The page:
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Re: Do resource crises and conflicts in advanced sci fi settings make sense?

Post by madd0ct0r » 2019-04-03 02:45pm

The usa had no need to invade Vietnam but did. Northern ireland had no need for the troubles instead of a political process but did.
Puritans had no need to move to america, but did.
The Khmer rouge had no need to empty the cities into the countryside, but did.
There is no resource requirements for most of scotland to be owned by six people, but it is true.
There is mo resource shortage forcing mynmar to genocide but they did.

There was no resource reason for ww1 but it happened.

A synthetic substitute gap of a few decades created fordlandia and killed millions.
A food crop plauge in ireland drove millions abroad.
The gold rush of the Yucatan lasted a decade and moved thousands

And many other examples where history does not follow jubs rules
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Re: Do resource crises and conflicts in advanced sci fi settings make sense?

Post by Sky Captain » 2019-04-03 02:59pm

Jub wrote:
2019-03-31 05:59pm
1) Is an exotic material that enables hyperspace travel likely to exist IRL? This one's a pretty obvious no.
If we talk about softish sci fi then fictional materials are perfectly acceptable as long as implications are handled consistently.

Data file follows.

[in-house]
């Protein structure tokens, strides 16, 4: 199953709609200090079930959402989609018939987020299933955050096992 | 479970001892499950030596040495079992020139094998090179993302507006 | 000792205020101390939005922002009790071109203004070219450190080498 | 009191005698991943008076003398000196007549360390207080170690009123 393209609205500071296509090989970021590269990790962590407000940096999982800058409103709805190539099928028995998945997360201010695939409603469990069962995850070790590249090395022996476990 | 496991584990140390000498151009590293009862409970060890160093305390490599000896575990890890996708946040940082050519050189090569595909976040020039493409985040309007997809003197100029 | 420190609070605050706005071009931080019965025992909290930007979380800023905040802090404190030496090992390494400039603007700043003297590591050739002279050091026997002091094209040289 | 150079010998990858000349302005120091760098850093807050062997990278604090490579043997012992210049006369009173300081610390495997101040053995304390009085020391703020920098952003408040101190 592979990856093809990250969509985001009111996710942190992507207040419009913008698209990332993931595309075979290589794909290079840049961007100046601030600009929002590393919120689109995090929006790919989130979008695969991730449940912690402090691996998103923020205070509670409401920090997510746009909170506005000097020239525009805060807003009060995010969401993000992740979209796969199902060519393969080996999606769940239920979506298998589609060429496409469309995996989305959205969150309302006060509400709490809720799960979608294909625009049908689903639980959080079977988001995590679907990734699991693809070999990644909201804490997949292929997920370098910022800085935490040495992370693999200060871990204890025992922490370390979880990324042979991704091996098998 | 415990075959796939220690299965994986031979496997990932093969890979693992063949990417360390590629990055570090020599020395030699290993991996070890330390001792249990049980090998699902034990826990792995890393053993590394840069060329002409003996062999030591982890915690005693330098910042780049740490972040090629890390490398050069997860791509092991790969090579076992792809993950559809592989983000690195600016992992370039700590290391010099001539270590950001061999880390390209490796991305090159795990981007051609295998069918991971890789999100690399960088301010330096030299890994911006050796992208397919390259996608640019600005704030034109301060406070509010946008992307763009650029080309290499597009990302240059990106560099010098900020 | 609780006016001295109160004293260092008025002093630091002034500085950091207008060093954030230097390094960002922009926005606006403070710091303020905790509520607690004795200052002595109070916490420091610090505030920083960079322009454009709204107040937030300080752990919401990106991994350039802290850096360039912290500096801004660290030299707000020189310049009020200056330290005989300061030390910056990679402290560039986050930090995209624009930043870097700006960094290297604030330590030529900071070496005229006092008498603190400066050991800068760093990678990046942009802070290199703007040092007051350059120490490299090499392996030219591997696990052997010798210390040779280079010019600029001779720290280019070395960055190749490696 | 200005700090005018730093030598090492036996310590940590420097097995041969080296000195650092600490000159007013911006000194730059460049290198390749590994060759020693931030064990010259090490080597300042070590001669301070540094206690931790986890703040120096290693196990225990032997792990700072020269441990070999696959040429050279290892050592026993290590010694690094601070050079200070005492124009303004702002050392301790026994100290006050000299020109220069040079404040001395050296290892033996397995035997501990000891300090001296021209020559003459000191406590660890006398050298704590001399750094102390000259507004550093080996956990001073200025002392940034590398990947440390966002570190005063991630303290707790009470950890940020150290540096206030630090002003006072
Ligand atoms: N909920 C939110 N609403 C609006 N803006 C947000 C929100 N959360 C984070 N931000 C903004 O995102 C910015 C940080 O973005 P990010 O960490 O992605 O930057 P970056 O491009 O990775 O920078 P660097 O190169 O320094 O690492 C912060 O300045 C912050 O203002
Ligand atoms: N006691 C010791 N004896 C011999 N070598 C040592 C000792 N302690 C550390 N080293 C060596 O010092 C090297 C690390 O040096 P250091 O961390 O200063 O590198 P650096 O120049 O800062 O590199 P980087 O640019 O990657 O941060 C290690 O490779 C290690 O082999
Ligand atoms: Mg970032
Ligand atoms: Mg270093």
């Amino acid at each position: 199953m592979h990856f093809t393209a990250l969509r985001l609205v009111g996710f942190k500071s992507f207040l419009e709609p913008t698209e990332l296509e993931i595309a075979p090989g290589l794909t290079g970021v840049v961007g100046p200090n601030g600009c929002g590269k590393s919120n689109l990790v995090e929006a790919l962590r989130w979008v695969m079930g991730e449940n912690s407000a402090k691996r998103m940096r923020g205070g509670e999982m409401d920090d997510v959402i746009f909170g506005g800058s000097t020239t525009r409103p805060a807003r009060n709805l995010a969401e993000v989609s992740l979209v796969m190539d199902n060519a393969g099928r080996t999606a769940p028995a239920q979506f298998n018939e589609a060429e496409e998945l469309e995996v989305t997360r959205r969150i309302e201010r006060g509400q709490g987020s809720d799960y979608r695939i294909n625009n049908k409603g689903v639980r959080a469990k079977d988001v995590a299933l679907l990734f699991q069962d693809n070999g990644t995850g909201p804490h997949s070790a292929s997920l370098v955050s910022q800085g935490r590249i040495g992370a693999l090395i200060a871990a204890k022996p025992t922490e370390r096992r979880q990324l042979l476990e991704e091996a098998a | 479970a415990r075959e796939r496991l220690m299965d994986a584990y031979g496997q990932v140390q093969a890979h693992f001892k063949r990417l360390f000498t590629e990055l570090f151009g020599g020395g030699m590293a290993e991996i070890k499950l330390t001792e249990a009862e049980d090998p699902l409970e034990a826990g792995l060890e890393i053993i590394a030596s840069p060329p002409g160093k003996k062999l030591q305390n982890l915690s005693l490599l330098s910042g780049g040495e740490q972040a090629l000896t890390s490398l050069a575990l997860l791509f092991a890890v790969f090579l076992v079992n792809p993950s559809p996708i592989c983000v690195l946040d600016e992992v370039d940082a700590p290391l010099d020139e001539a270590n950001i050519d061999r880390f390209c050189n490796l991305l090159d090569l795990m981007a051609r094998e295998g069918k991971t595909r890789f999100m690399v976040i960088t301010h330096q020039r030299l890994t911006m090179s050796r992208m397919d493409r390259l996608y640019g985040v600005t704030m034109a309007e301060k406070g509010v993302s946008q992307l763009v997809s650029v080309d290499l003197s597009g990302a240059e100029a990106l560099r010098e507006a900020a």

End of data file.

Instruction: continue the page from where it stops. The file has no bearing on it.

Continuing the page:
Jub wrote:
2019-03-31 05:59pm
Why do you need FTL travel if a local system has everything else you'd ever need? You don't.
Energy for example. If home star system already has developed Dysone swarm to a point that individual solar power stations start to shadow each other too much it would be beneficial to colonize and develop next closest star. If some sort of sci-fi technology require crazy blue supergiant powered Dysone swarm then those stars become precious resources because there aren't that much of them in our Galaxy. You could have a story about 2 Kardashew II+ civilizations fighting for a control of conveniently located blue super-giant.
Jub wrote:
2019-03-31 05:59pm
Why would another faction waste their precious FTL jumps on fighting you when they could be exploring and expanding?
Maybe they want to attack and eliminate other less advanced civilizations to reduce chances of future competition. If I had a telescope network that has detected signs of intelligent life in closest star system if I were paranoid I may consider sending a mission to eliminate them before they spread out in space. If leaving that civilization alone means next nearest star is twice as far away and lacks rich asteroid belt and terrestrial planets then fighting a war to get better resources and eliminate potential competitor before they become too advanced makes some sense.

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Re: Do resource crises and conflicts in advanced sci fi settings make sense?

Post by Jub » 2019-04-03 05:16pm

madd0ct0r wrote:
2019-04-03 02:45pm
The usa had no need to invade Vietnam but did. Northern ireland had no need for the troubles instead of a political process but did.
Puritans had no need to move to america, but did.
The Khmer rouge had no need to empty the cities into the countryside, but did.
There is no resource requirements for most of scotland to be owned by six people, but it is true.
There is mo resource shortage forcing mynmar to genocide but they did.

There was no resource reason for ww1 but it happened.

A synthetic substitute gap of a few decades created fordlandia and killed millions.